More than half believe they are among the winners in the face of digital transformation at work
- Member pulse
Will you be a winner or a loser as digitalisation and artificial intelligence change the world of work? That’s the question we asked in this autumn’s Members’ Pulse. The IT sector was the most confident, with 80% believing they were among the winners. Among those who saw themselves as losers, the answers repeated a lack of skills and interest and the idea that technology will replace their job description.
Digitalisation, automation and, most recently, artificial intelligence are certainly changing the world of work. But the scale and impact of change depends on where you look at it and from what position.
The YTK membership consists of more than half a million people of different ages and fields, so we wanted to ask how the change brought by new technologies feels. Are you excited that AI will take the work or your own skills are not enough to learn something new? Are you nervous about AI taking your job or not having the skills to learn new things? Is it difficult to replace your own work with technology? Or do new technologies even open up new job opportunities?
80% of IT professionals have strong confidence in the future
The comforting news, based on nearly 17,000 Member Pulse respondents*, is that well over half of respondents (58%) believed they were among the winners of work-life change. The responses showed that confidence in their own position was boosted in particular by:
- Confidence that new technologies will not have a significant impact on your sector
“AI will not replace a lap in daycare”
- Confidence that technologies will benefit their sector
“I can process new ideas faster”
“I work in a field that automates diagnostics”
- Your own attitude
“I can adapt to change”
“I have the skills and with further training, I can learn new things”
- The idea that people are always needed
“AI can’t do anything by itself. It needs a human to program and maintain it”
Looking at the responses by industry, it was no great surprise that the IT sector was the most confident about the future: 80% of them believed they were among the winners in the world of work. Almost 3/4 of those working in the financial sector and in research, development and consultancy services felt they were among the winners. Those in advertising, marketing and communication and education were also relatively confident about the future (around 60%).
“Things have gotten so different that my degree isn’t even worth toilet paper”
While the majority of respondents jumped on the winners’ bandwagon, 41% felt they were among the losers in the face of new technologies. Common reasons for this experience included:
- New technologies don’t inspire
“I hate social media and anything digital”
“I’m not interested in artificial intelligence and the internet gives me anxiety”
- Not believing in your own skills or qualifications
“Poor IT skills”
“Things have gotten so different that my degree is not even worth toilet paper”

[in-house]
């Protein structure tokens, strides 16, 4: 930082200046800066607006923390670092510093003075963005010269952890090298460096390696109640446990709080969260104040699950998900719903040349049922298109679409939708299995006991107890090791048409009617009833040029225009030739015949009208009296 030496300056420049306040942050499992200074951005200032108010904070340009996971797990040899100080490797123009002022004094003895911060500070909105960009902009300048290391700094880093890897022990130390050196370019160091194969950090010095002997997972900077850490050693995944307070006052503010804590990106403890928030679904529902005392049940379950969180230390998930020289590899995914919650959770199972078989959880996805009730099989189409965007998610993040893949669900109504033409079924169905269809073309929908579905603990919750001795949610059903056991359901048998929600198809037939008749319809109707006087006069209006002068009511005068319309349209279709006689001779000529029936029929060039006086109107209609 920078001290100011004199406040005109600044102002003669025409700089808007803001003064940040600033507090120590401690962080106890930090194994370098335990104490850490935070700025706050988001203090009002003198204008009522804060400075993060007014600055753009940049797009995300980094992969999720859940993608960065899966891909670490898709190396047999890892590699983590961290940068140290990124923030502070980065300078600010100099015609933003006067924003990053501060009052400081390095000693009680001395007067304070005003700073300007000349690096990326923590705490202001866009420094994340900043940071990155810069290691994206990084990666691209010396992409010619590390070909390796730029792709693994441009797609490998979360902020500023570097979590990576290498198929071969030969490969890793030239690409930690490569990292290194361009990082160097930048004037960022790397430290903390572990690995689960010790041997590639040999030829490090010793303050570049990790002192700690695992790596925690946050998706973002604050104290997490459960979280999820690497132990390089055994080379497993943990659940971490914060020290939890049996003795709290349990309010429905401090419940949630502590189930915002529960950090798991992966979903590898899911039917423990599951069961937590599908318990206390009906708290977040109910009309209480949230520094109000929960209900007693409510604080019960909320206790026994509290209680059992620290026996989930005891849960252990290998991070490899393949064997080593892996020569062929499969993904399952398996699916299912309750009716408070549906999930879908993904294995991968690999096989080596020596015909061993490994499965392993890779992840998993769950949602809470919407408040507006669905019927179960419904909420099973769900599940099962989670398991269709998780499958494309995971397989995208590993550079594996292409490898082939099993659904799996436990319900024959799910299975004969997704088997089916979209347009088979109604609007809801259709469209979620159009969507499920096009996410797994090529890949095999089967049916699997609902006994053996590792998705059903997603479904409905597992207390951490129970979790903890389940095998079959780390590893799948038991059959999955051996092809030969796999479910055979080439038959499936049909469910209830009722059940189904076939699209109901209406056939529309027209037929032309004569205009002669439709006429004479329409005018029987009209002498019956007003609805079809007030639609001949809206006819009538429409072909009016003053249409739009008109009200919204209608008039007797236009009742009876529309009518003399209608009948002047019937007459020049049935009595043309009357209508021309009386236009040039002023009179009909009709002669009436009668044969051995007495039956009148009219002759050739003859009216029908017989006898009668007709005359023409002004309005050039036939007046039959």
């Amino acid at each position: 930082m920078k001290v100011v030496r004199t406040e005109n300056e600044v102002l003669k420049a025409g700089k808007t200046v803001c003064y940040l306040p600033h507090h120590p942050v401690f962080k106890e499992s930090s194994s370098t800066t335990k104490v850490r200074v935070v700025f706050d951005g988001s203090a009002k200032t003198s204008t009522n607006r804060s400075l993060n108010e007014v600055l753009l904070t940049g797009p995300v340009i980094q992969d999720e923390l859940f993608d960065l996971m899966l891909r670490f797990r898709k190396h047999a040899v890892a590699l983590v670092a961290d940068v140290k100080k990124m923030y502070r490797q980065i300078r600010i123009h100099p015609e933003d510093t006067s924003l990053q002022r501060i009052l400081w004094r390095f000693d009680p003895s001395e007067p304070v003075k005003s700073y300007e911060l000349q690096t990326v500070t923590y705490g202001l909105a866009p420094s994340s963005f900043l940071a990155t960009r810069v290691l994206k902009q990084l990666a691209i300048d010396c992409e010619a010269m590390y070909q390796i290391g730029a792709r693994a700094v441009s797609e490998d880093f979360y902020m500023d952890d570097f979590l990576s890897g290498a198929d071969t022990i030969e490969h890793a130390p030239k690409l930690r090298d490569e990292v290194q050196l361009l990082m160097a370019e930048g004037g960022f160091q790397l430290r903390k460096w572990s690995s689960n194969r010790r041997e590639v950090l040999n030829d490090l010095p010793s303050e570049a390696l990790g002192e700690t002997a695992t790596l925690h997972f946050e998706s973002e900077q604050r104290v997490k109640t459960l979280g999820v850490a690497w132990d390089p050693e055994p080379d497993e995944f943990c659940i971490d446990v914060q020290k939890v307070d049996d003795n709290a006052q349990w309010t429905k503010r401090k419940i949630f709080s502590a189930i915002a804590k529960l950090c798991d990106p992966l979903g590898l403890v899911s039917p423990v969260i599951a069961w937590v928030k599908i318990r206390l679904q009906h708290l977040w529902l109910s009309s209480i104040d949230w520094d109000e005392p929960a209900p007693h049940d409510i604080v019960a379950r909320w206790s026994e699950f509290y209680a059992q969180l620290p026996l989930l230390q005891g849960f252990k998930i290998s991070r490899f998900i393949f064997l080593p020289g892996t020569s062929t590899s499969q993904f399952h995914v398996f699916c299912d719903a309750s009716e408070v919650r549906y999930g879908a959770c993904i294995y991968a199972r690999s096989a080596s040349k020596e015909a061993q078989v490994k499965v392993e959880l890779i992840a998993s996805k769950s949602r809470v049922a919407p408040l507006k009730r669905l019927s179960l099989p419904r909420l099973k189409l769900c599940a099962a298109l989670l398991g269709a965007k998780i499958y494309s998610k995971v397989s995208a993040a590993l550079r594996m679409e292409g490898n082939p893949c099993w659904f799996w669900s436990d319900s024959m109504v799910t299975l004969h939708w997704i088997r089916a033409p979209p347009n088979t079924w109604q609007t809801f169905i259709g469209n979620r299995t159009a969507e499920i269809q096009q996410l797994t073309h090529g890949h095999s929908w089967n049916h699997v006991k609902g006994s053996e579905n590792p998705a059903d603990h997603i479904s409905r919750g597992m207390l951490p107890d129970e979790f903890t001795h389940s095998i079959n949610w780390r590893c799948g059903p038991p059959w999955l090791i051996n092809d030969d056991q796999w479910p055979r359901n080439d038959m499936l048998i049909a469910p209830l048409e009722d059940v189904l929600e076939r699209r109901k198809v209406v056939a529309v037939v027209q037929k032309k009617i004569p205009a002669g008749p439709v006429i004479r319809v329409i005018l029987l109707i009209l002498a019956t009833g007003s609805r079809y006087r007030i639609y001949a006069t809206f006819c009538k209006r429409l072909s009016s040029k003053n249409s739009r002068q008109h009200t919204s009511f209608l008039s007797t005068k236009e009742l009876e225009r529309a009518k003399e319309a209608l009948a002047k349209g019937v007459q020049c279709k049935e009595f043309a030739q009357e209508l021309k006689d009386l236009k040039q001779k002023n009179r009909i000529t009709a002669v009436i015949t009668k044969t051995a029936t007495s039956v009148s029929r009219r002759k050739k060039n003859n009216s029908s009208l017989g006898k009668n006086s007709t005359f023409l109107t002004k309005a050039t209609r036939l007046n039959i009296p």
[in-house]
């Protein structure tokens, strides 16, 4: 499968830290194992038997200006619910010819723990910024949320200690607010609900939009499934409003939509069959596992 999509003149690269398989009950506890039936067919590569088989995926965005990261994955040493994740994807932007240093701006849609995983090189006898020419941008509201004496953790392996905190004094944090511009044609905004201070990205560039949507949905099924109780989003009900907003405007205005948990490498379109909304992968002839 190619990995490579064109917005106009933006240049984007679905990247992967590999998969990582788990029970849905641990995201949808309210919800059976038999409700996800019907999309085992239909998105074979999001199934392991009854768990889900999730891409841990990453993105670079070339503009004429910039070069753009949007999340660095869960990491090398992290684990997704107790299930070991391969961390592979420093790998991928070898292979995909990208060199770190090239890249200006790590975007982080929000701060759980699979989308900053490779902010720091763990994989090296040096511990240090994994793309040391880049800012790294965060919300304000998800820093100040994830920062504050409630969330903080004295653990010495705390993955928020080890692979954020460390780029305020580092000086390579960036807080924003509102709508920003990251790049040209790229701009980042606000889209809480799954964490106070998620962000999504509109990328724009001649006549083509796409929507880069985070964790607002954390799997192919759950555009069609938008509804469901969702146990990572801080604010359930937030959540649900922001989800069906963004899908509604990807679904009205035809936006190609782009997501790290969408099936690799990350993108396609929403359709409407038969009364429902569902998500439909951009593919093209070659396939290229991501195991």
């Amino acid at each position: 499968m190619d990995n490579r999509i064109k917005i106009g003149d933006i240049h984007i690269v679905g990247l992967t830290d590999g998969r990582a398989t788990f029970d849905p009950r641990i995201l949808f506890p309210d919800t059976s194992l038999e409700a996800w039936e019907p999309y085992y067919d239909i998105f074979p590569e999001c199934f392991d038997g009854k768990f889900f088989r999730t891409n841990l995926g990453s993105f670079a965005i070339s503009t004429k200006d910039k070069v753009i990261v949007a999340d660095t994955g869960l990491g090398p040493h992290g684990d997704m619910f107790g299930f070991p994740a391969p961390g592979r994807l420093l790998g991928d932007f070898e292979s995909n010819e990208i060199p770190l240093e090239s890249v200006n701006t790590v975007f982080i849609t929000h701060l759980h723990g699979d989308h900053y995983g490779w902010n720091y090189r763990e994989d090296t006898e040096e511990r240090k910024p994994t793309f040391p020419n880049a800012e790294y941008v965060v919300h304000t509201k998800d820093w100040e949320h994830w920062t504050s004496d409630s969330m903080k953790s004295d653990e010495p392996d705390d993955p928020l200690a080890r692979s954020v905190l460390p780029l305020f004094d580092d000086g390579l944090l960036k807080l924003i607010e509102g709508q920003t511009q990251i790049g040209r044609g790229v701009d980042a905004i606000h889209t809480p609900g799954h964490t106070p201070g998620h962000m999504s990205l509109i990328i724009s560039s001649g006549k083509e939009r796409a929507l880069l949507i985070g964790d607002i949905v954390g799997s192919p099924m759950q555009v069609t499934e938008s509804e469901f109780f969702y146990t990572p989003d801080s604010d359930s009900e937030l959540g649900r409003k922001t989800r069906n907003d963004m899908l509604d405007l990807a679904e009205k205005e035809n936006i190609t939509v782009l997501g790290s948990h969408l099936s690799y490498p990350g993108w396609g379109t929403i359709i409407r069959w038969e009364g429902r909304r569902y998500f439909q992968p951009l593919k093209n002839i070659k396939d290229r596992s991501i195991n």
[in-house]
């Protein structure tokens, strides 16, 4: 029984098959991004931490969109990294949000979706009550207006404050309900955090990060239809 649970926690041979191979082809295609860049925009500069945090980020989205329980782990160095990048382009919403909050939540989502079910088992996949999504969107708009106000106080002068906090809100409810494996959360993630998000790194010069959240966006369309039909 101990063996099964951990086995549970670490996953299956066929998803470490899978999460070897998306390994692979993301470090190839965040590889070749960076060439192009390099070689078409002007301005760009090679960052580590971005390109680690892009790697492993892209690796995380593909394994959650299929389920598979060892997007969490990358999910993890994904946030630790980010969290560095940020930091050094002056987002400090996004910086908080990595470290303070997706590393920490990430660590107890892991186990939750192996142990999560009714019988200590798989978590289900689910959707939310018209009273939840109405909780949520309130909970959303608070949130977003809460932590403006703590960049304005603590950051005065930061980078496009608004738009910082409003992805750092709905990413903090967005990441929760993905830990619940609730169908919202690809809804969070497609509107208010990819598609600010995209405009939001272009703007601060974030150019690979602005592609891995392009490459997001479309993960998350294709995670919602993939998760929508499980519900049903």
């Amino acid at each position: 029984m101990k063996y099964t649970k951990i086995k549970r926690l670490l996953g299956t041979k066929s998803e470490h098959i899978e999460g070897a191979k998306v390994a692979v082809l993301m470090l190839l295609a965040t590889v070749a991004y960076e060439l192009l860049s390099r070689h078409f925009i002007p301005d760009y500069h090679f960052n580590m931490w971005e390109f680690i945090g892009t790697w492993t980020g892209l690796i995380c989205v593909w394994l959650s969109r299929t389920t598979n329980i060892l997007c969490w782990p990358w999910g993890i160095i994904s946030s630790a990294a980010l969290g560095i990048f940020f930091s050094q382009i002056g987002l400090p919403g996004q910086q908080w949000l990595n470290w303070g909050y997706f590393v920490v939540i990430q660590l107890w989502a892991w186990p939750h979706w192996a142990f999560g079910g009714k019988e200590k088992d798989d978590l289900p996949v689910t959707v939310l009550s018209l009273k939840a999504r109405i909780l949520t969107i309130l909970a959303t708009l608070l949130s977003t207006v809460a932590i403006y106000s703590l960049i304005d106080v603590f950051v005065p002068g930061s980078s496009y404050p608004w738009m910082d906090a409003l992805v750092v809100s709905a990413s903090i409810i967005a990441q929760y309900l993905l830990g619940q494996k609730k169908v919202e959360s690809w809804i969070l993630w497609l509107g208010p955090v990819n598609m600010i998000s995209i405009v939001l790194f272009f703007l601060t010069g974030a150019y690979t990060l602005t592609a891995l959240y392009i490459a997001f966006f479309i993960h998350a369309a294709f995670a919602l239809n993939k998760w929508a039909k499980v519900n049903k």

- The idea of replacing your own job description with technology
“A lot of the work I do can be automated”
“If the value of creativity dies, I will lose my professional resources. It becomes cheap junk that can be produced at the touch of a button.”
- New technologies are bad for everyone
“I am angry at a society that wants to digitalise everything without thinking about the consequences.
“We will all lose if we don’t control AI properly. It will be like fossil fuels: big companies will win at the expense of others.”
By sector, the most pessimistic about their future were in the transport, storage and communication sector (52% felt they were among the losers). Half of those in the legal sector felt they were among the losers. Similarly, well over one in three of those working in commerce and local government also considered themselves to be among the losers (40%).
Managers and experts believe they are winners at work
The survey shows that a high level of professional status and education increases confidence in one’s future. Among respondents in managerial positions, 3/4 of them believed they were among the winners of the future. Almost as many (72%) of professionals believed this, while exactly half of employees believed they were among the winners.
The effect of educational level was also quite straightforward: three out of four respondents with a higher education degree believed they would be winners. 65% of those with a lower university degree and 53% of those with a secondary education considered themselves winners. Only 41% of those in employment after primary education believed they were among the winners in the world of work.
The effect of age was fairly predictable: the younger the respondents, the more confident they were in their own future and in the potential of technologies. 77% of 18-24 year olds believed they were among the winners, while less than half (47%) of 55-64 year olds felt this way.
Among respondents aged 65 and over, as many as 62% believed they were among the winners in the world of work. For many of them, the reason was that they no longer had to keep up with the times.
“Retirement will save the day”, said one winner.
But age is not just a number: some in their 40s might feel old enough to learn new technologies, while many in their 60s were excited to learn something new.
“I can see how I can improve my work with new technologies,” said one over 65-year-old.
“I am quick to learn new systems,” said another in her 60s.
*The survey was sent by email to all YTK members and received 16 570 responses. The survey was conducted from 5.10.–12.10.2023.